San Diego State University’s Independent Student Newspaper Since 1913

The Daily Aztec

San Diego State University’s Independent Student Newspaper Since 1913

The Daily Aztec

San Diego State University’s Independent Student Newspaper Since 1913

The Daily Aztec

We should celebrate our bodies

Emily Burgess

I hold my stomach when I walk.  

Three fingers press tentatively into the supple flesh and hold it firm, as if it were about to run away. I hold my stomach when I walk because I can’t bear the sensation of the jiggling body fat that peeks over the waistband of my jeans, or the shame I feel when I tuck it back where it “belongs.” 

You know who are cool? The Spanish. The Spanish don’t hold their stomachs when they walk. The Spanish walk around with more than just their stomachs hanging out. I spent two months in Spain this summer with people who truly love their bodies and who love them without being told. 

 I have experienced a lot of things throughout my life as an American woman, but body positivity is not one of them. I was that toddler with a little extra chub, the tween with stubborn baby fat and the adult with a size 10 waistline, not a six. As much as progessive campaigns and motivational speakers urged me, I did not love my body. I was okay with it most days, on some, I was satisfied even, but love? Who actually loves their body? 

 The curse of social media is redundant and tired, analyzed more than a kid in therapy — who is probably there from over-exposure to social media — but it has a confusingly punctuated effect on Americans. Our culture feeds gluttonously on commercial perfection, insatiably yearning for its unfulfilling spoils. Entire industries benefit from our collective depression, and we’re okay with it.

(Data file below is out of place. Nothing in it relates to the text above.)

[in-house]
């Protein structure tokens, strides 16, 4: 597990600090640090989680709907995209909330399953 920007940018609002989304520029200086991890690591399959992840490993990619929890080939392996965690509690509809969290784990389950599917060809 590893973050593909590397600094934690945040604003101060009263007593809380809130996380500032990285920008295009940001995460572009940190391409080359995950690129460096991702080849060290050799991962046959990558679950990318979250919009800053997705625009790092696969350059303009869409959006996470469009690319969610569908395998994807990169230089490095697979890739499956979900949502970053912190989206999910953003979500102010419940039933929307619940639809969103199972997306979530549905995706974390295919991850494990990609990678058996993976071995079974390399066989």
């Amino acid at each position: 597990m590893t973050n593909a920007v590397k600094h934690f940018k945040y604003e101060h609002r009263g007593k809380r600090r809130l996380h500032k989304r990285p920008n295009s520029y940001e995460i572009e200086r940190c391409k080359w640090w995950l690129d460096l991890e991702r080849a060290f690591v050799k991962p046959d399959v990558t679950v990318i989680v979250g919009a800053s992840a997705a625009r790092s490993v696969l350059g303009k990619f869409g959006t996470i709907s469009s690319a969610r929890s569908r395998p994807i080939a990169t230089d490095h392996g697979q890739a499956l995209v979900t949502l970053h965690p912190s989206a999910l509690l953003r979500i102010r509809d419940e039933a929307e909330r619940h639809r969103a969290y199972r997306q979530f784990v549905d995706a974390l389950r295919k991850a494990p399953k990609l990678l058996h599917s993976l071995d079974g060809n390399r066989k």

In Spain, women separate fashion from social relevance and fashion models from social idols. Cellulite is welcomed with each baguette. Lower bellies sag happily, plump with fresh Valencian sangria. Breasts are freed (God forbid) without being shamed or sexualized. Bodies, in their natural forms, are celebrated. 

I can’t remember the last time I celebrated my body. I don’t know that I ever have. 

 Body positivity as a concept makes sense, but it’s a lot harder to execute than it sounds. But I saw it in action during my trip, I could only describe it as breathtakingly beautiful. People genuinely adored the vessels in which they live. They adorn it with curve-flattering skirts and wedge heels, but they never hide it. 

I left Spain feeling a little bit chummy with the squishy rolls in my stomach. My wide thighs and broad shoulders give me swagger when I walk, and my full cheeks smile a little extra for me. I would be lying if I said that I was in complete harmony with my body, but a lot of the notes are starting to line up. 

We can be TED-talked, keynote-speakered and campaigned into loving our bodies, but let’s be honest —body positivity isn’t a campaign. Body positivity isn’t a trend, it’s not a hashtag, a meme or a viral tweet. It’s a deeply personal, emotional trek that we each take one step at a time, and each step is separate from the previous. 

 But hey, at least we’re walking, right?  

And we’re not holding our stomachs. 

Shayne Jones is a senior studying journalism. Follow her on Twitter @shaynejones.

About the Contributors
Shayne Jones, Staff Writer
Shayne Jones is a junior studying journalism.
Emily Burgess, Graphics Editor
Emily is a junior at San Diego State. She is pursuing a degree in graphic design with a double minor in marketing and interdisciplinary studies.
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San Diego State University’s Independent Student Newspaper Since 1913
We should celebrate our bodies